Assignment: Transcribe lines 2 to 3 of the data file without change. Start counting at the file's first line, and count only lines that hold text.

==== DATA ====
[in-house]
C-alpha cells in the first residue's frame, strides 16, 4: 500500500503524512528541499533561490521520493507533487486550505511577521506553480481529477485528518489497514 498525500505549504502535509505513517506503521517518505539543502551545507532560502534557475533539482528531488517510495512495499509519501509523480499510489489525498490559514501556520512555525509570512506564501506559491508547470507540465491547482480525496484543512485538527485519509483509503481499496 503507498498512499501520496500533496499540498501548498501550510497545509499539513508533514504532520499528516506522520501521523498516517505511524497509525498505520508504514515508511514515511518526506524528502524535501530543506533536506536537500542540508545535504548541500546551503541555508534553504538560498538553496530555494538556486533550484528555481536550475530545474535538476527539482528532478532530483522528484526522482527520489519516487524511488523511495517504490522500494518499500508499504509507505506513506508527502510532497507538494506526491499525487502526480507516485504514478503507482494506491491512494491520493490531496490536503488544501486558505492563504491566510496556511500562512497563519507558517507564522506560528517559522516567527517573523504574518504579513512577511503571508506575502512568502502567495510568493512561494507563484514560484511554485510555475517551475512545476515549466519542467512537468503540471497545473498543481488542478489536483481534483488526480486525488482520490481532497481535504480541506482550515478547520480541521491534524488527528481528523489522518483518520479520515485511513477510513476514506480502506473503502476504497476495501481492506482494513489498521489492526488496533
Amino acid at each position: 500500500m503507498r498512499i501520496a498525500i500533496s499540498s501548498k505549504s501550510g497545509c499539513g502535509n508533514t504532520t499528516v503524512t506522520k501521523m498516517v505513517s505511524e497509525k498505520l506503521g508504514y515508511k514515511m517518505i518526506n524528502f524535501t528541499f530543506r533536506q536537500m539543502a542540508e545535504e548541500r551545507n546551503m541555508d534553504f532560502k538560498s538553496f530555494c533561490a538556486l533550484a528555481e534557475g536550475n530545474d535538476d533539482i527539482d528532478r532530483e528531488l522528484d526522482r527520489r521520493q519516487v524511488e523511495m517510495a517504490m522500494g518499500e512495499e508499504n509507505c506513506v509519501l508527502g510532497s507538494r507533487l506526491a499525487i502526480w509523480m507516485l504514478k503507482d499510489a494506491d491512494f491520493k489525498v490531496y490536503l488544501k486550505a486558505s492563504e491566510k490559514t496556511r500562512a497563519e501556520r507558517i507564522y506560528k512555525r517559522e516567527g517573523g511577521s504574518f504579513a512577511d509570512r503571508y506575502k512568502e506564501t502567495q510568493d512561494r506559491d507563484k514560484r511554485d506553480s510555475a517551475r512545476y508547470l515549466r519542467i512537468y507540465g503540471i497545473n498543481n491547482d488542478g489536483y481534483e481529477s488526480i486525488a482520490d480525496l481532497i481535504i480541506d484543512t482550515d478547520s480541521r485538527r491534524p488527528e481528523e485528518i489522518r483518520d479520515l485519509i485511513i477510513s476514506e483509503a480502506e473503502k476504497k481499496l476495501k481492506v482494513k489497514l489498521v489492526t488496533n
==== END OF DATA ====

C-alpha cells in the first residue's frame, strides 16, 4: 500500500503524512528541499533561490521520493507533487486550505511577521506553480481529477485528518489497514 498525500505549504502535509505513517506503521517518505539543502551545507532560502534557475533539482528531488517510495512495499509519501509523480499510489489525498490559514501556520512555525509570512506564501506559491508547470507540465491547482480525496484543512485538527485519509483509503481499496 503507498498512499501520496500533496499540498501548498501550510497545509499539513508533514504532520499528516506522520501521523498516517505511524497509525498505520508504514515508511514515511518526506524528502524535501530543506533536506536537500542540508545535504548541500546551503541555508534553504538560498538553496530555494538556486533550484528555481536550475530545474535538476527539482528532478532530483522528484526522482527520489519516487524511488523511495517504490522500494518499500508499504509507505506513506508527502510532497507538494506526491499525487502526480507516485504514478503507482494506491491512494491520493490531496490536503488544501486558505492563504491566510496556511500562512497563519507558517507564522506560528517559522516567527517573523504574518504579513512577511503571508506575502512568502502567495510568493512561494507563484514560484511554485510555475517551475512545476515549466519542467512537468503540471497545473498543481488542478489536483481534483488526480486525488482520490481532497481535504480541506482550515478547520480541521491534524488527528481528523489522518483518520479520515485511513477510513476514506480502506473503502476504497476495501481492506482494513489498521489492526488496533
Amino acid at each position: 500500500m503507498r498512499i501520496a498525500i500533496s499540498s501548498k505549504s501550510g497545509c499539513g502535509n508533514t504532520t499528516v503524512t506522520k501521523m498516517v505513517s505511524e497509525k498505520l506503521g508504514y515508511k514515511m517518505i518526506n524528502f524535501t528541499f530543506r533536506q536537500m539543502a542540508e545535504e548541500r551545507n546551503m541555508d534553504f532560502k538560498s538553496f530555494c533561490a538556486l533550484a528555481e534557475g536550475n530545474d535538476d533539482i527539482d528532478r532530483e528531488l522528484d526522482r527520489r521520493q519516487v524511488e523511495m517510495a517504490m522500494g518499500e512495499e508499504n509507505c506513506v509519501l508527502g510532497s507538494r507533487l506526491a499525487i502526480w509523480m507516485l504514478k503507482d499510489a494506491d491512494f491520493k489525498v490531496y490536503l488544501k486550505a486558505s492563504e491566510k490559514t496556511r500562512a497563519e501556520r507558517i507564522y506560528k512555525r517559522e516567527g517573523g511577521s504574518f504579513a512577511d509570512r503571508y506575502k512568502e506564501t502567495q510568493d512561494r506559491d507563484k514560484r511554485d506553480s510555475a517551475r512545476y508547470l515549466r519542467i512537468y507540465g503540471i497545473n498543481n491547482d488542478g489536483y481534483e481529477s488526480i486525488a482520490d480525496l481532497i481535504i480541506d484543512t482550515d478547520s480541521r485538527r491534524p488527528e481528523e485528518i489522518r483518520d479520515l485519509i485511513i477510513s476514506e483509503a480502506e473503502k476504497k481499496l476495501k481492506v482494513k489497514l489498521v489492526t488496533n